I guess next time I’ll try the candles…Laurie Lynch


Roscoff OnionsRichard, Sabine, and Lais love spending Sundays at the farmers market near their apartment in Charleroi, Belgium. And I love hearing about their adventures—the unusual mushrooms and pumpkins, the bait-and-switch apples, and the sticker-shock onions.

Never did I suspect the 10 Euro onions would lead down a path of European history, culture, and a darn good story.

Richard paid for a selection of eggplant, tomatoes, zucchini, and onions from one of the farmers at the market. As he walked away, checking the bill, he couldn’t believe that half of the total—10 Euro—was spent on 1.4 kg (3 lb.) of onions. They were nice looking onions, he told me later, but 10 Euro? Then he noticed a sticker. These weren’t just any onions. They were Roscoff onions of Appellation d’ Origine Controlee status, the champagne of the French allium world.

Having never heard of the famous French Roscoffs, I had to do a little investigating. Roscoff onions are pink-fleshed (Oignon Rose) natives of the far-west reaches of Brittany. They are valued for their sweet, mild flavor and make the finest French onion soup. But that is just part of their story.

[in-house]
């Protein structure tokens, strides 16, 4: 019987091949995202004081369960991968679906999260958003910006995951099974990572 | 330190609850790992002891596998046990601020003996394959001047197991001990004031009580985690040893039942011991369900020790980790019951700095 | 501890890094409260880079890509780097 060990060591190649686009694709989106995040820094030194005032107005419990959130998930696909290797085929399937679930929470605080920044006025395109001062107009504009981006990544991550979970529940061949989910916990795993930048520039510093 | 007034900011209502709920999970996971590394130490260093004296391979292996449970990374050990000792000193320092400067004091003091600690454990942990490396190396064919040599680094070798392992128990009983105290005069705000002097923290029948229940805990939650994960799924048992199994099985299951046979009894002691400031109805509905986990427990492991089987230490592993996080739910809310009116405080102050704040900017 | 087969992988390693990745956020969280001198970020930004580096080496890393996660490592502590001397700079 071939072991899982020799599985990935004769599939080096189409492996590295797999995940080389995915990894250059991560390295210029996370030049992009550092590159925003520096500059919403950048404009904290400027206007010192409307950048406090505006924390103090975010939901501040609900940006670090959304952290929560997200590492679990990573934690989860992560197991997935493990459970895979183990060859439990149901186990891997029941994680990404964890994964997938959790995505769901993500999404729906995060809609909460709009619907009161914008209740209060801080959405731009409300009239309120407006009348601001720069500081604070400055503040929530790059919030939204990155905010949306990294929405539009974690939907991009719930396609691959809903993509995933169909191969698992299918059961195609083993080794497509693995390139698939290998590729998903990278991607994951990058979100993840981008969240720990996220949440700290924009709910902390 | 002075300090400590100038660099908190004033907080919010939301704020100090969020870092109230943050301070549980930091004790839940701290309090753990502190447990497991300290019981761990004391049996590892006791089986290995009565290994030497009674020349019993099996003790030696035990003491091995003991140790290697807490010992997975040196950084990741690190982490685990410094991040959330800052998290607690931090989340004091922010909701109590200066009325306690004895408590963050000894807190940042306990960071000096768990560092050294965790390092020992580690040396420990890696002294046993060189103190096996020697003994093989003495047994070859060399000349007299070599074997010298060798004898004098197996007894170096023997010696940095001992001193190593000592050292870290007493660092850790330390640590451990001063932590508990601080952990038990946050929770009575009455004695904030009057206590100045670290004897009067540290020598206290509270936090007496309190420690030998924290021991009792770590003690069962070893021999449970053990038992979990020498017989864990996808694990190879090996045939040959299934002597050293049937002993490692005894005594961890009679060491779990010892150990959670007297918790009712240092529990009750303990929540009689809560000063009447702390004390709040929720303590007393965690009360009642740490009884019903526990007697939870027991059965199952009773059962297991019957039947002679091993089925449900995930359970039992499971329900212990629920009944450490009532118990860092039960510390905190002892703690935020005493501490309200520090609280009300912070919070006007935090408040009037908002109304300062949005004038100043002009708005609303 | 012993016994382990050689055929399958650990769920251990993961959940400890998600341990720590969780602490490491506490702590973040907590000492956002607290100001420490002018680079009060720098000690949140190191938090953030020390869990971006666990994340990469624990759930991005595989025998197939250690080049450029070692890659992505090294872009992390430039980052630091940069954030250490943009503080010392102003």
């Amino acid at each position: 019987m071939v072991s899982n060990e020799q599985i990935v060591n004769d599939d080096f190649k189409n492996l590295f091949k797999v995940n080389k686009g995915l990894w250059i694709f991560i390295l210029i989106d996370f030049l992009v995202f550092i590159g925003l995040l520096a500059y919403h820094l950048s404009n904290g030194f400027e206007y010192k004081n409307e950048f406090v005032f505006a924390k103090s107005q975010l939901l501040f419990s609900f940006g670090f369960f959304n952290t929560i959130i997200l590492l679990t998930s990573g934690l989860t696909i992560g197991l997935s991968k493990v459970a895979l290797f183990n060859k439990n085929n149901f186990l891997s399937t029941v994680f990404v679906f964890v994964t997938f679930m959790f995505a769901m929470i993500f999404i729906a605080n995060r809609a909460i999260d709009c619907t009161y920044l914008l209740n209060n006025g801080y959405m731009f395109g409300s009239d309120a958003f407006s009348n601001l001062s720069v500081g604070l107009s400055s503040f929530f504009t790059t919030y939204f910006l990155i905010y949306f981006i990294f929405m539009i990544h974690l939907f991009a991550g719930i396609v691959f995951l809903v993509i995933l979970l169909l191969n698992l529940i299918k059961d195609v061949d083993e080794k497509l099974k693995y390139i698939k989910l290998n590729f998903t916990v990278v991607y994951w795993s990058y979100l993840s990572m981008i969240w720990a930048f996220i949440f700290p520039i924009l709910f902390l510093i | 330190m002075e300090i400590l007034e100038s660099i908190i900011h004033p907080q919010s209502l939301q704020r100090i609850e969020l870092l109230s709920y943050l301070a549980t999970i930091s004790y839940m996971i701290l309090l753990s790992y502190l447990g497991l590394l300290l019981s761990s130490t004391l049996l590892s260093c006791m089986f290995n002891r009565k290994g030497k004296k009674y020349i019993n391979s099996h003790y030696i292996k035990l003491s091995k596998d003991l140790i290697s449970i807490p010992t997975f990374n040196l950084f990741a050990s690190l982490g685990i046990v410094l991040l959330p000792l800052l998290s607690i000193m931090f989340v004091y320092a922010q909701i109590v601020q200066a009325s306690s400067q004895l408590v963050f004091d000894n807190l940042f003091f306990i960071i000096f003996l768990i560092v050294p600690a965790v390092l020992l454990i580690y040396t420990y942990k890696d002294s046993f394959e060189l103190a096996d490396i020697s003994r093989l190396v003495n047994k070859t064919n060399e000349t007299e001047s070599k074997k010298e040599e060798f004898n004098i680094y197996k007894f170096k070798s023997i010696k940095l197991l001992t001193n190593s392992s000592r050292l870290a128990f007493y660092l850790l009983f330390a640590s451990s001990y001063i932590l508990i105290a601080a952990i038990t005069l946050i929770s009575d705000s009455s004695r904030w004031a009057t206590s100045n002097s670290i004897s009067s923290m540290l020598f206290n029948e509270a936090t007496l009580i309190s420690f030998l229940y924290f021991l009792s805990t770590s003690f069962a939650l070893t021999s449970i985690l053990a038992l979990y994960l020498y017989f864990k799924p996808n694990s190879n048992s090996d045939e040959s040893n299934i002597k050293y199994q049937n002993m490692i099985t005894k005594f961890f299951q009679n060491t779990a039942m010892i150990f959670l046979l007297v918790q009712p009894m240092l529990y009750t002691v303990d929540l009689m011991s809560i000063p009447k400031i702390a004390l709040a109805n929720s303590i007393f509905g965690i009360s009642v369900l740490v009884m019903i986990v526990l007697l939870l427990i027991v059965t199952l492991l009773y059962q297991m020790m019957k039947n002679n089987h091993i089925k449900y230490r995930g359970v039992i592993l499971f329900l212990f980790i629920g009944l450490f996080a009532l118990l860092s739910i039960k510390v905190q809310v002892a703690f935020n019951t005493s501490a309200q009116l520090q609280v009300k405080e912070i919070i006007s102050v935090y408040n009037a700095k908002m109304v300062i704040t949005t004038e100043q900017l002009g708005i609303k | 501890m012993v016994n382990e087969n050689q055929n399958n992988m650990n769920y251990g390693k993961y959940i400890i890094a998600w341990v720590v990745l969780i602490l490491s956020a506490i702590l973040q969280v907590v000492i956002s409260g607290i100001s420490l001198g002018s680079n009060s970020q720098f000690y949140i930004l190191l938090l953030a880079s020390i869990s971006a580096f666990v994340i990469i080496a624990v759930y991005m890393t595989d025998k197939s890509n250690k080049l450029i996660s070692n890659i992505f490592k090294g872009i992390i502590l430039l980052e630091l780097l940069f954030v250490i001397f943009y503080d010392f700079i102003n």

girls with OJ poleAs far back as the 16th century, Roscoff valued its onions. In the town’s Place Lacaze Duthiers, there is a house decorated with a stone gargoyle clutching a rope of onions. In 1828, a French farmer named Henri Ollivier decided it was easier to cross the English Channel to sell his Oignon Rose to the British than to make the arduous trip to Paris with his harvest. The first “Onion Johnnies” carried 60-100 pounds of onion ropes hung from poles they laid across their shoulders. By the end of the 19th century, there were hundreds of Onion Johnnies riding bicycles, handlebars draped with the onion ropes, hawking Oignon Rose door-to-door in England, Wales and Scotland. The trip was not without its costs. In 1905, 73 Onion Johnnies were among the 127 passengers who perished when the S.S. Hilda, heading from Southampton to Brittany, ran into the rocks during a snowstorm.